Sunday, July 20, 2014

In a New York Times essay, Timothy Egan blames all the world's current problems on religion: Wow, it's so obvious!

Maureen Dowd and Frank Bruni are resting , apparently, so the Times dispatched Timothy Egan to publish another intellectually lazy attack on religion. In an essay title "Faith-based Fanatics," Egan argues that much of this year's violence and sorrows have their roots in religious discord. 

"God is on a rampage in 2014," Egan writes, "a lot like the Old Testament scourge who gave direct instructions to people to kill one another." If it weren't for the contemporary references, I would have concluded that Egan was just recycling one of his old theme papers from his student days at the University of Washington.  The argument that religion is the source of all the world's problems is one of those fatuous conclusions that college sophomores come up with.

Much in the style of the Times' Maureen Dowd (I think it's called drive-by journalism), Egan engages in gratuitous insults to bulk up his vapid essay. He takes a swipe at Pope Benedict (kick 'em while he's down),  Texas Governor Rick Perry (what's he got to do with anything?), and the male Roman Catholic members of the Supreme Court. And why not? If you get an opportunity to write an op ed essay for the Times, you've got to be snarky, or the editors won't ask you back.

Of course, Egan undercut his whole sloppy essay by admitting that the world's biggest slaughters were not driven by religion.  Without a doubt, the 20th century was the most violent century in the history of mankind, but it was unleashed by Hitler, Stalin, Pol Pot, and Mao Zedong.  If you want to get a sharper perspective on the source of all this mayhem, read Robert Royal's excellent history on the history of Catholic persecution in the 20th century. Millions of religious people were killed, most of them by non-religious people.

It is true of course, that much of the turmoil engulfing the Middle East is steeped in religious ideology and that the roots of the current conflicts can be traced to religious disputes that go back a thousand years.  But the Muslim extremists who are on the loose are essentially nihilists.  To say the violence in the Middle East can be blamed on religion is like arguing that American Express is responsible for Pol Pot's murders because Pol Pot had an American Express card. I don't actually know where Pol Pot banked, but you get my rhetorical point.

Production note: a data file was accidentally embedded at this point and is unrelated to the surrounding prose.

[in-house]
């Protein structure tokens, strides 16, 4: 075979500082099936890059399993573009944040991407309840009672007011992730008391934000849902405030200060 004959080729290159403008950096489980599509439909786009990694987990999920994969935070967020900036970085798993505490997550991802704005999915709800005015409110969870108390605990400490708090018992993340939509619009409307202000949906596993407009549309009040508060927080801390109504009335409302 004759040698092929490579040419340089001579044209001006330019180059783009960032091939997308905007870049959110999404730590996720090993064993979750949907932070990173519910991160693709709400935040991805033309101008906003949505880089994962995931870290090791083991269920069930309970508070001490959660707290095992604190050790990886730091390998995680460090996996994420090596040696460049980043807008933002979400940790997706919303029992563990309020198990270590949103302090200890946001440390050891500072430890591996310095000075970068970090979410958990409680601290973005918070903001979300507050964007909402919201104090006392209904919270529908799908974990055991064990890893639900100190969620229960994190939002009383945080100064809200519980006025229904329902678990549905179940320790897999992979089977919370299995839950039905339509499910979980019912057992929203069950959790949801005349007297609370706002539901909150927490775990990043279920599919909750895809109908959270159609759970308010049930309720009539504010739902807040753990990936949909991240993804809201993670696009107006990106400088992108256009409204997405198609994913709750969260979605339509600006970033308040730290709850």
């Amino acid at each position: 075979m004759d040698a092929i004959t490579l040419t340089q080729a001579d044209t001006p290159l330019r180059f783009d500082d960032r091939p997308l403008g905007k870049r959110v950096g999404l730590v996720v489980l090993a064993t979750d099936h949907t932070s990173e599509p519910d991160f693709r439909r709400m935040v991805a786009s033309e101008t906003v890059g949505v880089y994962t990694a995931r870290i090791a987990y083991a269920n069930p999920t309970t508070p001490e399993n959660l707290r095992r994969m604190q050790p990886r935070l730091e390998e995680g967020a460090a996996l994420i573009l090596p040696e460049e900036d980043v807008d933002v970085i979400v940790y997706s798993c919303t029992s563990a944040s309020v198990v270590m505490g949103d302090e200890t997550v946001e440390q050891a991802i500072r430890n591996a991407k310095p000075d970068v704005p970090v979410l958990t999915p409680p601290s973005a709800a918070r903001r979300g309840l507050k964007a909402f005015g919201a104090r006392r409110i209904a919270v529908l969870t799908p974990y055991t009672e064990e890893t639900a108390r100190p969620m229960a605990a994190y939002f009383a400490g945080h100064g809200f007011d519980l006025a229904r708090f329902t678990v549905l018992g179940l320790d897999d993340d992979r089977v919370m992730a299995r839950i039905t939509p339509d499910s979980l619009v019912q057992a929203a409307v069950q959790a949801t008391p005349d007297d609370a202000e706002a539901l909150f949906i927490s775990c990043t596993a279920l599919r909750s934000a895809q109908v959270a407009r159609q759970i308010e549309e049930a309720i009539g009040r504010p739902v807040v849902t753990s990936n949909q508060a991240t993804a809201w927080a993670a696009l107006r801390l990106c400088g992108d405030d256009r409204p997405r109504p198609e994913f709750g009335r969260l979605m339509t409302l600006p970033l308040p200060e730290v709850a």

I could argue of course that religious faith (and more particularly my own Catholic faith) compels us to respect every person's human dignity and to alleviate the suffering of others.  I think there's something about that in the New Testament, maybe in the Book of Matthew.  But that would be about as useful as a high-school debate team competition. 

I will simply say this.  Our world is facing very serious problems. Ukraine, we've learned in the last 48 hours, is virtually in a shooting war with Russia, and the nation's most powerful nations cannot even retrieve the remains of  their citizens who were killed when a civilian airliner was shot down. We need very sharp analysis of an escalating cycle of violence by people who have some moral center and ethical core. Mr. Egan and the New York Times do not contribute to finding solutions to the world's pressing challenges by dredging up empty arguments about how religion is the source of the world's conflicts.

And I will say one more thing. I myself look for direction as to how I should live in a world soaked in blood and greed and brutal exploitation.  I'm telling you, Mr. Egan, I'm not looking for answers in the New York Times.  President Obama is going to get a chance to earn his Nobel Peace Prize, and God help us--I hope he's not drawing his inspiration from the New York Times op ed pages.

As for me and my house, I will turn to my Catholic faith. I will draw solace and courage from our Catholic saints and martyrs--the very people Mr. Egan disparaged in his witless op ed essay.  Instead of doing so much empty writing, Mr. Egan, I suggest you do some reading. Start by reading the works of  Dorothy Day, not yet a saint.  If we follow her example and try to live as she lived, God will lead us home--regardless of what happens in Ukraine, Iraq, Syria, and Gaza.


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